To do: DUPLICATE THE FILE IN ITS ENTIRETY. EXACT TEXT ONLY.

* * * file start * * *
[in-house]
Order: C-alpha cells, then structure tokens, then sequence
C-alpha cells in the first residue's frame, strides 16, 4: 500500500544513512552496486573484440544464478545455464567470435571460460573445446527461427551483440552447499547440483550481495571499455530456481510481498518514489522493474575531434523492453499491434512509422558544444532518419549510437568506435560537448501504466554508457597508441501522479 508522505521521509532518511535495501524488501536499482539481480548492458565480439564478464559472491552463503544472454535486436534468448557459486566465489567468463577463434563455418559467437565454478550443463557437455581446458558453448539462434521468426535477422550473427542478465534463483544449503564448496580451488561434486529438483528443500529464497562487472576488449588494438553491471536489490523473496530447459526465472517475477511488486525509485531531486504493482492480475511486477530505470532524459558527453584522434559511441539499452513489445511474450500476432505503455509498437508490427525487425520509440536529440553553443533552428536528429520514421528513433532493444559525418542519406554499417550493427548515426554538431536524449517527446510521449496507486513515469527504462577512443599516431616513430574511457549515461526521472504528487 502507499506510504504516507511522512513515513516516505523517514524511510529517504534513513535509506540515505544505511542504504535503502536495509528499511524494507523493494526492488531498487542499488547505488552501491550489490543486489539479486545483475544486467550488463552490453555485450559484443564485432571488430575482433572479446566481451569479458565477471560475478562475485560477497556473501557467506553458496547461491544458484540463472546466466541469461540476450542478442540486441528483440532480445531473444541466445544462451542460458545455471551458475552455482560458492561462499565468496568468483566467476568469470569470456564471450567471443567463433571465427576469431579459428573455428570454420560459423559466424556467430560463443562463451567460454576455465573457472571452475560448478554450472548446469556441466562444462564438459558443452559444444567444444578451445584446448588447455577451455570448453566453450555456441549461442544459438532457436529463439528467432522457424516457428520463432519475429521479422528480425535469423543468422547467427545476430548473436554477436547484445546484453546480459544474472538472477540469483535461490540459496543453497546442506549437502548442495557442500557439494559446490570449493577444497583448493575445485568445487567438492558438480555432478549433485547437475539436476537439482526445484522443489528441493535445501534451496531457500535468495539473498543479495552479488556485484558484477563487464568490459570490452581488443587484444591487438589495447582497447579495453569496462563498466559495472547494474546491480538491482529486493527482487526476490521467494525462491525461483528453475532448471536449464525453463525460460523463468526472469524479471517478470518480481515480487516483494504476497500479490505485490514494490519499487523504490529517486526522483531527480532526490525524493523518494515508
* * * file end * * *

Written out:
[in-house]
Order: C-alpha cells, then structure tokens, then sequence
C-alpha cells in the first residue's frame, strides 16, 4: 500500500544513512552496486573484440544464478545455464567470435571460460573445446527461427551483440552447499547440483550481495571499455530456481510481498518514489522493474575531434523492453499491434512509422558544444532518419549510437568506435560537448501504466554508457597508441501522479 508522505521521509532518511535495501524488501536499482539481480548492458565480439564478464559472491552463503544472454535486436534468448557459486566465489567468463577463434563455418559467437565454478550443463557437455581446458558453448539462434521468426535477422550473427542478465534463483544449503564448496580451488561434486529438483528443500529464497562487472576488449588494438553491471536489490523473496530447459526465472517475477511488486525509485531531486504493482492480475511486477530505470532524459558527453584522434559511441539499452513489445511474450500476432505503455509498437508490427525487425520509440536529440553553443533552428536528429520514421528513433532493444559525418542519406554499417550493427548515426554538431536524449517527446510521449496507486513515469527504462577512443599516431616513430574511457549515461526521472504528487 502507499506510504504516507511522512513515513516516505523517514524511510529517504534513513535509506540515505544505511542504504535503502536495509528499511524494507523493494526492488531498487542499488547505488552501491550489490543486489539479486545483475544486467550488463552490453555485450559484443564485432571488430575482433572479446566481451569479458565477471560475478562475485560477497556473501557467506553458496547461491544458484540463472546466466541469461540476450542478442540486441528483440532480445531473444541466445544462451542460458545455471551458475552455482560458492561462499565468496568468483566467476568469470569470456564471450567471443567463433571465427576469431579459428573455428570454420560459423559466424556467430560463443562463451567460454576455465573457472571452475560448478554450472548446469556441466562444462564438459558443452559444444567444444578451445584446448588447455577451455570448453566453450555456441549461442544459438532457436529463439528467432522457424516457428520463432519475429521479422528480425535469423543468422547467427545476430548473436554477436547484445546484453546480459544474472538472477540469483535461490540459496543453497546442506549437502548442495557442500557439494559446490570449493577444497583448493575445485568445487567438492558438480555432478549433485547437475539436476537439482526445484522443489528441493535445501534451496531457500535468495539473498543479495552479488556485484558484477563487464568490459570490452581488443587484444591487438589495447582497447579495453569496462563498466559495472547494474546491480538491482529486493527482487526476490521467494525462491525461483528453475532448471536449464525453463525460460523463468526472469524479471517478470518480481515480487516483494504476497500479490505485490514494490519499487523504490529517486526522483531527480532526490525524493523518494515508